They bought eight houses on North Street and were going to put up a big building, but for some reason it never materialized. One of the stockholders, Joseph Carney (no relative of mine) objected to it. Instead, they bought the Remington Agricultural Works on Clark Street and moved the works down there.
The typewriter was a regular gold mine. Besides making 400 machines a day, they also made portables, using tin that came from Belgium and cost very little. They made 75 or 80 of these a day sold them for $5.00 each. It was generally believed it cost about fifty cents to make one - and also repairs cost two or three dollars, so it was a regular bonanza.
Before all this prosperity, they had made Philo Remington believe they couldn't sell the typewriters and got him to sell it to Wyckoff, Seamans and Benedict. Old Tom Richardson was said to have received $10,000 for making the deal. Wyckoff invested $40,000, Seamans and Benedict each $10,000. Where the latter two raised the money, no one knows, because they were both poor men. Benedict was a farmer from Fort Plain (old Alex Bauregard trusted him for meat.) They hired John Calder, a Scotchman to be manager - and when he got in the saddle, he fired all the old bosses and replaced them with his own kind. The Aligners struck. Someone convinced W-S & B, it would put an end to strikes if they gave a bonus of $100 each year to every man who had worked there 10 years or more. The plan was put into effect and together with a hundred others, I received $50 in gold on the 4th of July, and $50 at Christmas - and a beautiful pin. A bonus like that is like a snowball. Every year more were becoming eligible and the result was it was cut out entirely. I can't say Calder was responsible, but he didn't help the people of Ilion.
He brought a German from Syracuse as superintendent and laid off men and put women on the jobs "because it was cheaper'" he would say, "this is the way we do it in "Syracoose"!
John Hoefler tried to get the typewriter and it was a lucky day for Ilion he didn't for he would only have hired Germans and made Ilion a second Germany.
The Remingtons, Samuel, Philo and Eliphlet made Ilion famous throughout the entire world. At first they made all kinds of agricultural tools, plows, hoes, shovels, rakes and forks besides the guns. They were said to be worth $6,000,000 so each received $2,000,000 when they sold out. Philo's son-in-law, Col. Watson C. Squires was Financial Secretary - and the company was forced into bankruptcy. Men were thrown out of work, and the shop was closed for a couple of years. The receivers sold it to Hartley and Graham, who had been agents during their prosperous years. The new company was reorganized, under the name of Remington Arms Co. Hartley Dodge was one of the stockholders who helped finance it.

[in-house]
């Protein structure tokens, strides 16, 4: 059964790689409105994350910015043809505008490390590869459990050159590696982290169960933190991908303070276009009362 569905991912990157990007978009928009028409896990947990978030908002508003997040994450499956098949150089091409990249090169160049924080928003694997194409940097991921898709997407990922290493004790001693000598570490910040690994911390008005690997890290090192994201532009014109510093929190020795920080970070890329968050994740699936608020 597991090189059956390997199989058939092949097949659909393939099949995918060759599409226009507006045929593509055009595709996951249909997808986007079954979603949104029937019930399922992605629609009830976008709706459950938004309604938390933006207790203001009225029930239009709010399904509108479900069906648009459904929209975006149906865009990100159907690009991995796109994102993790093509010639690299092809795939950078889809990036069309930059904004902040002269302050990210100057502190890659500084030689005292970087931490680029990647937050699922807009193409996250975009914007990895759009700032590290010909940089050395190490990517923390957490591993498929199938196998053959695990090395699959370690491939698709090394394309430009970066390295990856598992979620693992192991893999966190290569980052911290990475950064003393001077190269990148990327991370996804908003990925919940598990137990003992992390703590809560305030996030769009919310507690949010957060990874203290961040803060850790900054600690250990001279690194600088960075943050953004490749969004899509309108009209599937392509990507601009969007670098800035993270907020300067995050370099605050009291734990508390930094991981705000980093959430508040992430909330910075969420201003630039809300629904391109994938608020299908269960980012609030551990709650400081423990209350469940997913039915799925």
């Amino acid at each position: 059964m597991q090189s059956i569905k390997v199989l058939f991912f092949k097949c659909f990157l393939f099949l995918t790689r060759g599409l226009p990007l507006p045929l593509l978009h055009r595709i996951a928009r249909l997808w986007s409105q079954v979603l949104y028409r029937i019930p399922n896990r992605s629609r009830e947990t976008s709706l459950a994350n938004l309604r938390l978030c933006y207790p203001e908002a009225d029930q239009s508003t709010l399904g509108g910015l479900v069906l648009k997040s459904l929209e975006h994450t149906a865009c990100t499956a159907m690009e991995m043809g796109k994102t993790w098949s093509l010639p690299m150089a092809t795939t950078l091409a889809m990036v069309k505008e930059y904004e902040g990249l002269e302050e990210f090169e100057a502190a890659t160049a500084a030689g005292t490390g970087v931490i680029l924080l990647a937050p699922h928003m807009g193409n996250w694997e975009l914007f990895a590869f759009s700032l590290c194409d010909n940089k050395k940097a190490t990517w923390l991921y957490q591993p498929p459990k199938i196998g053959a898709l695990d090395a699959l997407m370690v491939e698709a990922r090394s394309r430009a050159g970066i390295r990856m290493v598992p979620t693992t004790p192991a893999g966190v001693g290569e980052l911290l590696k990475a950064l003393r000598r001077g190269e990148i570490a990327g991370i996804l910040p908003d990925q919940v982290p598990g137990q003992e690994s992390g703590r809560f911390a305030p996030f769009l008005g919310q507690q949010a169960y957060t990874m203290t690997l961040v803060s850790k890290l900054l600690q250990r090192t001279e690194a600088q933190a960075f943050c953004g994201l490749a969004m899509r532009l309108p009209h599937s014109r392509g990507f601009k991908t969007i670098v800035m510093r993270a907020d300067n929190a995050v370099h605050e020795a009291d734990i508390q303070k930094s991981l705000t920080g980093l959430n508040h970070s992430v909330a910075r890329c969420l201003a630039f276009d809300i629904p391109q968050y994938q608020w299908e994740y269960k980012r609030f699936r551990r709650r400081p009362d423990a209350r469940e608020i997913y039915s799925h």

The three Remingtons died - Eliphlet an object of charity after having made Ilion famous the world over. It was rumored that Eliphlet had given $100,000 to Syracuse University - and when he lost all his money, some prominent men wrote to ask if they could give him the interest, so he could take care of himself - but the Board of Directors said that was impossible. Some charitable men - Charlie Harter, John A. Giblin, Sam Russell and Mr. Benedict contributed enough to take care of him until he died.
During the time the Remingtons were financially embarrassed, they gave orders to their employees to get things at company stores and instead of cash being used, they had orders. The government put a stop to that practice - and that forced them into bankruptcy.
Philo Remington had built one of the finest mansions in the Mohawk Valley - and the people of Ilion were very proud of it.
Clarence Seamans thought Ilion was too small for him after he made a million, so he and his wife moved to New York. Mrs. Seamans was a very pretty girl but poor and she worked setting type 10 hours a day for old Eliphlet in the Ilion Citizen "a great prohibition newspaper". It was a great change from that, to becoming mistress of a mansion with countless servants. Old Phil Marhafer was employed there for years. Seamans himself told of the time he built his mansion in New York someone asked if a charitable institution were being built - and he said, "no, a private residence." The man said, "the fellow who is building such a huge place must be a damn fool" and Seamans said, "I guess you're right". He gave $30,000 to Ilion for a library.
When Benedict died, the New York papers described him as a "patron of the arts" - a far cry from the days when he was a poor boy on the farm at fort plain. He had been a graduate of Hamilton College and got a job as bookkeeper. After making his money, like Seamans, Ilion was too small for his royal giblocks, so he too went to New York. He married a young girl (she married him for his money) after his first wife died. He gave the hospital $10,000 but rumor said he took back $5,000.
Wyckoff was from Ithaca. I don't know what happened to him. The Remingtons had spent over $50,000 developing the typewriter.
When the typewriter was closed, I secured a job in Frankfort in the West Shore Shops at $1.35 a day - 10 hours a day. I had to walk to Frankfort everyday - but rode back on the train.
In 1868, Ilion had no streetcars and the population was 1300 - and the cars didn't appear until about 1875. At first, they only ran until 9:00 --- so, when I began courting the prettiest girl with rosy cheeks in Frankfort - Maggie Loftus, many's the time I walked home.